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History, Faith and Facts ...

Monday, Dec 02, 2019. When we talk about history, we talk about facts. We also talk about interpretation of the facts. History is not just a sequence of events. It is a whole collection of events, many of them chaotic and diverse, contradictory.

When you see comprehensive writing about historical periods, they are to a good extend interpretation. The historian searches to understand what happened. Then, he brings the events into what he perceives as historical line or comprehensive interpretation.

History is interpreted history …

All history is interpreted history. What does that mean? It means that history needs to be perceived and told. It needs to be put into the form of a story for us. Humans cannot grasp history, if it is not in the form of something we can tell. That is how our mind functions. Our emotions are part of this story as well. Our own personal history is part of our perception.

But all history is also events. There are hard facts. Some person lived. Some war took place. History is not fiction, it is a collection of events, which need a concept and a mind to be put into a line or story.

The same is true with the events which are the basis of Christian faith. Jesus lived. The gospels tell his story. They do this in different perspectives. There are Matthew, Mark, Luke and John telling his story. But there are als the apostles, telling a lot about Jesus in their letters - which are written only a few years after the death and resurrection, which took place about 30 AD. The early letters of the apostle Paul, for example, are dated into the years 55-57 AD, slightly before the first gospels emerged in about 65 AD.

History is based on Facts …

So we have two main tasks to do when we deal with history. First, we need to investigate the facts. We need to understand what we know about the facts. We need a critical attitude here, we need to question the sources, we need to be very careful about why and what people write about events. That is true for Roman history, for Greek history, for biblical history.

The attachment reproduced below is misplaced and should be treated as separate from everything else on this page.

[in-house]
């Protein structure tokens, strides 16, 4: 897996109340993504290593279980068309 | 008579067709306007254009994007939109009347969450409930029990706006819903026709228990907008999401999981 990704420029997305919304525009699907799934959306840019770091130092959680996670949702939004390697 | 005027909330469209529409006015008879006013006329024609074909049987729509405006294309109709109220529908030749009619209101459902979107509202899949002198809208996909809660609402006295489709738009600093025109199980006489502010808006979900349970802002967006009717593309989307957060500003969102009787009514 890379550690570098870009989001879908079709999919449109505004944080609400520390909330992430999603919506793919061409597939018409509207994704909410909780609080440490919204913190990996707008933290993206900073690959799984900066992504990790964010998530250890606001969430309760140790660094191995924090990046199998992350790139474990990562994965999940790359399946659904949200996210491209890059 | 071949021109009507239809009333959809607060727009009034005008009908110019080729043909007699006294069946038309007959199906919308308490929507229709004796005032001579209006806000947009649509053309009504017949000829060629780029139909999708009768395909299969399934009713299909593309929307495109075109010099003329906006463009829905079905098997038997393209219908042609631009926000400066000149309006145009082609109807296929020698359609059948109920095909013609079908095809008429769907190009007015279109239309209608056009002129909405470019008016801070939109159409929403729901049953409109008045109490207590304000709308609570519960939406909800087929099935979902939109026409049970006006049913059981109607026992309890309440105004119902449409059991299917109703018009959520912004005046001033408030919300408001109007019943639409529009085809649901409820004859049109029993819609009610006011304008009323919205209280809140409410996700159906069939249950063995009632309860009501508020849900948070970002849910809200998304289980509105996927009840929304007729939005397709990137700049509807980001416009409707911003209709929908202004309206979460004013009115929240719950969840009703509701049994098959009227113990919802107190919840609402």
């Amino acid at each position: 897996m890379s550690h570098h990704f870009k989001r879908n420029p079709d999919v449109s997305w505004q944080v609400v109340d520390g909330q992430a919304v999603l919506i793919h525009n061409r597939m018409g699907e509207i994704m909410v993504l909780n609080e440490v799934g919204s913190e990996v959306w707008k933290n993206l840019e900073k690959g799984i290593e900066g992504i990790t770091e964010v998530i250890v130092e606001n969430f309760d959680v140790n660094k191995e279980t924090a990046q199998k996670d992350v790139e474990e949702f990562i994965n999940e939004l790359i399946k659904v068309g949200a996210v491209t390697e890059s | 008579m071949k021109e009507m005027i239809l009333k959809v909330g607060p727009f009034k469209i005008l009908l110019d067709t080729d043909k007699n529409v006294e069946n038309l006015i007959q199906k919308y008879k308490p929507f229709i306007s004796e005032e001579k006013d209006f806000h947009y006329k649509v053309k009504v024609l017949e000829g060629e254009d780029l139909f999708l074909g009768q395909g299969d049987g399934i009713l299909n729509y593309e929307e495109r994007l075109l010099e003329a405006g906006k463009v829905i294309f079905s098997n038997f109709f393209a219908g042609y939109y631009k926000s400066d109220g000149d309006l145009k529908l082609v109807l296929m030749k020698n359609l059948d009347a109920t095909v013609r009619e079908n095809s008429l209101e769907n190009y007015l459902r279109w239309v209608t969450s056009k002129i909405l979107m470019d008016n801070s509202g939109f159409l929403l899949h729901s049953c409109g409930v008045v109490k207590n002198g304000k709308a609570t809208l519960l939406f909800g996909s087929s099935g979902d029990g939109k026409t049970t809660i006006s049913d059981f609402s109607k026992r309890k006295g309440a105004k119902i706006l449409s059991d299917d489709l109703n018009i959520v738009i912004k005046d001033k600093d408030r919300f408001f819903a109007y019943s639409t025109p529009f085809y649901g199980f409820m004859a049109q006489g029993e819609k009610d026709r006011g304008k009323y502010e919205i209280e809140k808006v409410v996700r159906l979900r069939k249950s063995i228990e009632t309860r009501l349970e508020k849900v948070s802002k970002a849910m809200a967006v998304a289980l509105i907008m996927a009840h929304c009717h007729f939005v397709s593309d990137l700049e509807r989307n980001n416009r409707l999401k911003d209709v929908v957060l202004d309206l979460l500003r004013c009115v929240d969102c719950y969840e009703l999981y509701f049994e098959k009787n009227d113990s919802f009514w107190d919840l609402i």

Second, we need to understand the conception of the story. We need to understand that we are ourselves constructing stories. That is just the way we deal with history. It is the way our mind is functioning. So we read the stories others wrote about events. And when we put them into a framework and grasp them ourselves, we construct our own stories about it.

You could come to the conclusion that there is no truth, if all is just story. But that is not true either. The stories tell the truth - in their particular understanding. They are our track, our road, our medium. We are bound to language. We are bound to stories. Even single sentences about some event start to be building block of a story. Some subject, some verb, some object. That is how our language works, that is how our mind works, that is the way we construct our history, our truth.

When your mother and father talk to you, help you, provide food, housing, love - then all of this is taking place. If you talk about it, perceive it, give it an interpretation, it is still the truth of the facts which are there. When Jesus lived and preached, it is a fact. When people remember his words, some days, weeks, month or years later, talking about it, telling the stories again and again, then their historical interpretation starts. It is there even from the beginning, since different people hear their own version of his words, just by the process of listening.

Jesus death, and his resurrection - they are the facts behind the stories. You can question them, talk about them, put them into your own interpretation. They remain facts, as long as nothing is claimed which did not take place. (Roland Potthast)

This is part of the trilogy project “Faith of a Scientist”.

jn_en_2019_12_02.txt · Last modified: 2019/12/02 09:34 by potthast